The Chinese National Development and Reform Commission has been conducting an antitrust investigation of Qualcomm’s activities in the country for quite a while, and now we get an idea of what the outcome of that will be. Short version: not good for Qualcomm.
The mobile chip maker will have to pay “huge fines” for “monopolistic” behavior, but that’s not all. It will also be forced to lower its licensing fees in China, as well as give up on its “reverse patent license”.
This is a compulsory agreement that Qualcomm forces its customers to sign. It essentially states that any device makers who use Qualcomm chips aren’t allowed to collect any “relevant patent royalties” from other Qualcomm clients. The customers must also “authorise their patent rights to Qualcomm” under this scheme.
The Chinese commission feels that this practice has unfairly protected those mobile device makers who have fewer patents from those who hold more of them. Without this type of agreement, smaller handset manufacturers might be sued by bigger ones, and this will cost them dearly. Hence, they may make their wares more expensive in order to account for the patent fees.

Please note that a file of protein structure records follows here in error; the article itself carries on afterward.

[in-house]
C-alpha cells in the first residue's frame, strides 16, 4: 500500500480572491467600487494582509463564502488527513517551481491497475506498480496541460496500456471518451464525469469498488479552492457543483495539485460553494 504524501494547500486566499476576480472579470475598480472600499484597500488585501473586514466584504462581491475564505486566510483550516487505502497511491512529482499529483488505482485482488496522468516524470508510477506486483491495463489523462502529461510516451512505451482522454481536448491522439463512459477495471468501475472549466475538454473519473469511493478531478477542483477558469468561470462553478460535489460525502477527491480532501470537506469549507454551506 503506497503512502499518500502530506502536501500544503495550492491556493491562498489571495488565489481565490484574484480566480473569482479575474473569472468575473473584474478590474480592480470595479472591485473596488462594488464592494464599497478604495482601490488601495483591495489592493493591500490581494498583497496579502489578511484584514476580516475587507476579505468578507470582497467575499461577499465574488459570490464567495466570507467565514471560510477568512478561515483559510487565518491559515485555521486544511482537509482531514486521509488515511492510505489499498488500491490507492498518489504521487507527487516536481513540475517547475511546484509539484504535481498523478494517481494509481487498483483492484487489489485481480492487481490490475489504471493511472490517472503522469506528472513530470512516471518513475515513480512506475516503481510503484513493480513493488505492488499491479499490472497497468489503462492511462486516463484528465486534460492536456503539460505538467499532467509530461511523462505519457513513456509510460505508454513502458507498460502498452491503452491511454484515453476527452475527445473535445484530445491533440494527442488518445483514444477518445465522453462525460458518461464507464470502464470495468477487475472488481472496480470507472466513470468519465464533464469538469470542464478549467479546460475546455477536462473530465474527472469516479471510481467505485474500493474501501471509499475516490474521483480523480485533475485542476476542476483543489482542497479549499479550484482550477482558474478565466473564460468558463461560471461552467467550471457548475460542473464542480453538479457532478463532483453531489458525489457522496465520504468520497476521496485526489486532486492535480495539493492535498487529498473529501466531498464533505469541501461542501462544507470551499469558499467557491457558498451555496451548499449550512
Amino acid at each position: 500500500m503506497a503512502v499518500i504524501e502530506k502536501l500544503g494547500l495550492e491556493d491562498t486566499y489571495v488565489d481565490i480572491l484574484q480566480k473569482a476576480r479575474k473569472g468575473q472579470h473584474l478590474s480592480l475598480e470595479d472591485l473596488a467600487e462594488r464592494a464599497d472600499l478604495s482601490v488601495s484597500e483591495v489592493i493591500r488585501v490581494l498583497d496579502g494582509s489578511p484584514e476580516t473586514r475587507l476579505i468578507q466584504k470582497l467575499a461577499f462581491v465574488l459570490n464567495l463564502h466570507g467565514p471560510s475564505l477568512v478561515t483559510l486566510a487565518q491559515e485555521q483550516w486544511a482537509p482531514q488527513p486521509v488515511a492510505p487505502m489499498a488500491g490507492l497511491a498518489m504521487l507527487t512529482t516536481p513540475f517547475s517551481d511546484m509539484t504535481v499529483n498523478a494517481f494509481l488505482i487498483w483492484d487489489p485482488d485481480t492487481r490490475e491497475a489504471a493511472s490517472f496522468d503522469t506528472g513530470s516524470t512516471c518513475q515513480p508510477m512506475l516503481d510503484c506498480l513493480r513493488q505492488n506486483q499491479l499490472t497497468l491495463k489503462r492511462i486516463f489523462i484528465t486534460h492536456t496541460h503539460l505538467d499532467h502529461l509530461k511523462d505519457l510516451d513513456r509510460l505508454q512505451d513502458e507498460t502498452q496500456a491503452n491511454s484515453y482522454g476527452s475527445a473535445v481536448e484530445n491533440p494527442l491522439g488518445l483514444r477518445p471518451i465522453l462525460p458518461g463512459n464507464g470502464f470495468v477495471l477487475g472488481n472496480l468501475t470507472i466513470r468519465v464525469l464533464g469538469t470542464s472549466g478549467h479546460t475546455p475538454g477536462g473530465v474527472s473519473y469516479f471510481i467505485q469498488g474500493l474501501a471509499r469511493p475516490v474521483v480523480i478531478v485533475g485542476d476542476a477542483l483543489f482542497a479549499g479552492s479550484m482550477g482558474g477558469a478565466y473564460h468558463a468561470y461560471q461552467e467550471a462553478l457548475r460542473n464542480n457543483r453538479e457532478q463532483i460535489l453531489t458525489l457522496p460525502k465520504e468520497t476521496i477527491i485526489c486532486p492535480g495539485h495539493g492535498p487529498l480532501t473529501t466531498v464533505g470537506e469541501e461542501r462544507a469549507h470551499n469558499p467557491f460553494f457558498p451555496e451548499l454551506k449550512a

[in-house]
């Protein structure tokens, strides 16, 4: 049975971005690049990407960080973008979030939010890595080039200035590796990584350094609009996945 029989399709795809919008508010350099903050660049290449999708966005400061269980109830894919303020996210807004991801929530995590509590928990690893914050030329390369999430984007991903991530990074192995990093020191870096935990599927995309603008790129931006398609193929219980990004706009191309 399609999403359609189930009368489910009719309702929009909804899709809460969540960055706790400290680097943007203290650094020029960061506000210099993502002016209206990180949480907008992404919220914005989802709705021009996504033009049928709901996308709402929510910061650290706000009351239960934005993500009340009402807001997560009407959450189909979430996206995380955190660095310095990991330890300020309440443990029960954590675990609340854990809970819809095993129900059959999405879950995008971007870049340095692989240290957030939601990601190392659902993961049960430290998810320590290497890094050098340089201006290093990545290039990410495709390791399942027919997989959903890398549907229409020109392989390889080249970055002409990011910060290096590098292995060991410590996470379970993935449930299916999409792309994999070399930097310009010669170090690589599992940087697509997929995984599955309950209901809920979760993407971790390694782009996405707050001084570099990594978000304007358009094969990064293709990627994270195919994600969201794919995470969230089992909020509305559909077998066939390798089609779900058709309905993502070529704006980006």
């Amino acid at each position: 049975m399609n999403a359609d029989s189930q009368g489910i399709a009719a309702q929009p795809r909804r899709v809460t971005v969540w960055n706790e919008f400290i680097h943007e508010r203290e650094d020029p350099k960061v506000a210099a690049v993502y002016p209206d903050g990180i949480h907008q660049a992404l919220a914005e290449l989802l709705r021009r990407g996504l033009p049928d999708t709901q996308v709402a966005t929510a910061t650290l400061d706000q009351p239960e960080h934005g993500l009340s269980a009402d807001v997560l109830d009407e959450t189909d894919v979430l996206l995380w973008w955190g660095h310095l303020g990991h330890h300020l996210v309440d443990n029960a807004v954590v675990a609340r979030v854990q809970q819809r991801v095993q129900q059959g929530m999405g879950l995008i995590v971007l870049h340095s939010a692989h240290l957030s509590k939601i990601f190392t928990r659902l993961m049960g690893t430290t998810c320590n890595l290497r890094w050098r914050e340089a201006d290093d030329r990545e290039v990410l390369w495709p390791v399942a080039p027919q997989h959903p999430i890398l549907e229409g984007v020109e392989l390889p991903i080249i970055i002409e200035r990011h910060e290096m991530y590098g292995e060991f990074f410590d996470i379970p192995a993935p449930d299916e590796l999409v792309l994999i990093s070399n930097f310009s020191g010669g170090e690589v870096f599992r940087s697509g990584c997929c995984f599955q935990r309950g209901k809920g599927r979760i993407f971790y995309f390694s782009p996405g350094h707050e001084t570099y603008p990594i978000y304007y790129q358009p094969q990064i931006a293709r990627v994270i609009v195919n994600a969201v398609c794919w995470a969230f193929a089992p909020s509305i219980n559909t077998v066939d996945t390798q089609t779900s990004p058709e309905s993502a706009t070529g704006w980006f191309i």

The decision seems to be of a clear benefit to ZTE and Huawei, which are probably the leaders when it comes to mobile patents held by Chinese companies. ZTE has 52,000 patents worldwide, while Huawei boasts some 30,000. Though while ZTE has hinted that it can’t wait to make some money off of its patents in its home market, Huawei has apparently committed to not head to the courts on this issue.